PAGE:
The UK parliament has called on the government to protect Britons’ rights in new EU travel rules.
Last Monday, the Justice and Home Affairs Committee sent a letter to Priti Patel, the Home Secretary. The letter concerns the new travel rules applicable to Brits traveling to the EU in 2022.
Measures Are Necessary to Protect Britons’ Rights
The Committee’s Chair Baroness Sally Hamwee signed the letter warning of the EU’s systems – the European Travel Information and Authorisation System (ETIAS) and the Entry/Exit System (EES). Both methods are expected to be in effect in 2022 and applicable to all Britons.
The letter asks the government to take the steps necessary to “address ethical, legal, logistical, and political challenges arising from new border checks due to launch next year that will affect UK residents traveling to the EU.”
The Baroness also stressed that the Committee believed the government had not paid the required attention to ETIAS’s and EES’s effect to protect Britons’ rights in new EU travel rules.
The letter reads, “Continuous EES checks are expected permanently to slow the flow of UK vehicles and passengers to and from the EU. If Schengen entry checks take more than a few seconds, within minutes cars can’t move forward.”
The two new border systems EES and ETIAS, will come into effect next year and apply to all Britons.
EES Could Cause Delays
EES will register facial photos and fingerprints of most people reaching the EU’s external borders and record their point of entry, exit, and period of stay. The Committee thinks EES will cause delays at the borders of the European Union and “permanently slow the flow of UK vehicles and passengers to and from the EU.”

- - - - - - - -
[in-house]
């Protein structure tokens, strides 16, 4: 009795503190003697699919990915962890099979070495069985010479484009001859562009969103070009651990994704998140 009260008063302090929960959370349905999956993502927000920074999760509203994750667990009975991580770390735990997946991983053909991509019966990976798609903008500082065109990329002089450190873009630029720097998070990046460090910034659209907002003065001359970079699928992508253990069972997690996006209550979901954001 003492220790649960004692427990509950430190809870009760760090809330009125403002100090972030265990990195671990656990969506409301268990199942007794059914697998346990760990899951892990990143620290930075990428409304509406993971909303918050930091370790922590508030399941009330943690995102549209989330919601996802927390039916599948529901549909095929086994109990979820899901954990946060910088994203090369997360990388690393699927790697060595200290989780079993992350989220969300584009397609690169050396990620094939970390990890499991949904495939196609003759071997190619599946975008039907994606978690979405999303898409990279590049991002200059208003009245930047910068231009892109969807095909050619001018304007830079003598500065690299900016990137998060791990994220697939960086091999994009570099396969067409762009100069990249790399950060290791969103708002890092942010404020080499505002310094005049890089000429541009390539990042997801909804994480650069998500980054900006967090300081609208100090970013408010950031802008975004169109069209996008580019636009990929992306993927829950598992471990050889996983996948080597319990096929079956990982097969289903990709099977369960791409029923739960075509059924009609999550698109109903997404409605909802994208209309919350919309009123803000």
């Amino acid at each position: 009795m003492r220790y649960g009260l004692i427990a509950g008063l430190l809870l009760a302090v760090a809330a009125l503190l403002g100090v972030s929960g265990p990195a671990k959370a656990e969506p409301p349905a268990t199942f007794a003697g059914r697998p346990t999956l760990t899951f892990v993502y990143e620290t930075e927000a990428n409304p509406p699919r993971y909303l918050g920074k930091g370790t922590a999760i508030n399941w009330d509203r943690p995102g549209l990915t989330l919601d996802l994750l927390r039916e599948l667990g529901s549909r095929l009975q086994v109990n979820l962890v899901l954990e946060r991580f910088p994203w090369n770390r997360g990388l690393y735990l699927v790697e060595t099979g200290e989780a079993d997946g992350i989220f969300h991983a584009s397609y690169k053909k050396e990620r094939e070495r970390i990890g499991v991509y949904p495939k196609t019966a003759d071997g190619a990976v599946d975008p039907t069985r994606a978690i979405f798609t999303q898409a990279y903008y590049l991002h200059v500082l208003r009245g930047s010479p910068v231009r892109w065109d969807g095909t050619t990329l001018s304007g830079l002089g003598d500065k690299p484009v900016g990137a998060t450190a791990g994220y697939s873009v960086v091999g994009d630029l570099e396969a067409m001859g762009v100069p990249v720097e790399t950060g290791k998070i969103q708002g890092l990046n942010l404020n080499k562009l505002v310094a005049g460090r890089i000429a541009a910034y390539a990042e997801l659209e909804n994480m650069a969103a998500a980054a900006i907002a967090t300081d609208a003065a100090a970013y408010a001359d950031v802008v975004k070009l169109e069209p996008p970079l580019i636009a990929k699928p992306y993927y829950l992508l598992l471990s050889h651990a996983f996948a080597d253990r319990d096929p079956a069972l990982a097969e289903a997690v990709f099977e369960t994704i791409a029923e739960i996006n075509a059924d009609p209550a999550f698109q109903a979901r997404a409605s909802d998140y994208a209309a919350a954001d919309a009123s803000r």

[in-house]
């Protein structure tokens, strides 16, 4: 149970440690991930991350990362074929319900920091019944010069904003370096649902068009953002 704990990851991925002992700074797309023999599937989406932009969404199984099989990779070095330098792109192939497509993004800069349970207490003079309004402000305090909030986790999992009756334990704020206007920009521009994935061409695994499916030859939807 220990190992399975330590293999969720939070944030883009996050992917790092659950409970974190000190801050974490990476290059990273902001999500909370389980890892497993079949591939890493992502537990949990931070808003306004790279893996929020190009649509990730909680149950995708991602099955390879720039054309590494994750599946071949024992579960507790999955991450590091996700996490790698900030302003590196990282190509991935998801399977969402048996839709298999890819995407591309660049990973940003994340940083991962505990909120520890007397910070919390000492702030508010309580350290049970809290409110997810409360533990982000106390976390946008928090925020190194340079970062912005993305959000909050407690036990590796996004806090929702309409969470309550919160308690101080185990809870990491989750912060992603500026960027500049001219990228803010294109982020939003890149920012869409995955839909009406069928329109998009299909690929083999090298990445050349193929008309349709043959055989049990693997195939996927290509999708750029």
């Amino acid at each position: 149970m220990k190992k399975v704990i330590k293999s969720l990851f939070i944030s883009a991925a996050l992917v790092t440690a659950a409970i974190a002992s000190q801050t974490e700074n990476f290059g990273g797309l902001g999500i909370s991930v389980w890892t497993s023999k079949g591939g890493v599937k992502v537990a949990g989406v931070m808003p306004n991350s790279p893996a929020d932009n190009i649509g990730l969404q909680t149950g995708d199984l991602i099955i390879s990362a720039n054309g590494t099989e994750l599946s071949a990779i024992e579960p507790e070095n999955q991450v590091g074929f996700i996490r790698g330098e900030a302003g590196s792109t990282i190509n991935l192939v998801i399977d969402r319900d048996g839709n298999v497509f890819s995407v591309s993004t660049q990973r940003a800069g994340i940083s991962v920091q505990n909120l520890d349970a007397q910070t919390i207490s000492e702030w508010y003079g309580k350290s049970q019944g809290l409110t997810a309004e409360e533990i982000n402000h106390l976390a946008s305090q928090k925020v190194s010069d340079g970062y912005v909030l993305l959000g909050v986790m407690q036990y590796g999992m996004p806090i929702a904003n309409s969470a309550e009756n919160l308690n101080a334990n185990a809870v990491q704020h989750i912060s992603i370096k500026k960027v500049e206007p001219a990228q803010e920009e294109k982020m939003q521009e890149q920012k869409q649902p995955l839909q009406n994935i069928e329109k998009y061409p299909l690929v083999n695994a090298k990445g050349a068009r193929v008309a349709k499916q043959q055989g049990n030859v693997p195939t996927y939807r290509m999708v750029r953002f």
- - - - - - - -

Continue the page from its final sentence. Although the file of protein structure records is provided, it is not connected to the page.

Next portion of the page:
ETIAS will be launched about half a year after EES, and travelers will have to apply for online travel authorization before their trip to the EU, which will cost € 7.
The ETIAS authorization will be valid for three years. In other words, people can travel to the EU with it as many times as they want, but they must not violate the allowed period of stay.
A press release of the UK Parliament noted, “The system will automatically process applications to assess whether an applicant poses security, illegal immigration, or high epidemic risk. This involves checks against EU and Interpol security databases and algorithmic profiling. Under this system, an unknown proportion of UK citizens will lose their right to travel to the EU.”
The Committee has also urged the Home Secretary to work more to raise ETIAS and EES awareness. It insisted that updating the travel advice would not suffice. Also, the Committee reminded the Home Secretary to work on a system equivalent to ETIAS.
ETIAS and EES were debated at the UK Lords Committee, where the country’s travel bosses participated. The main concern was the likelihood of Britons facing longer waiting times when using ferry ports and the Channel Tunnel.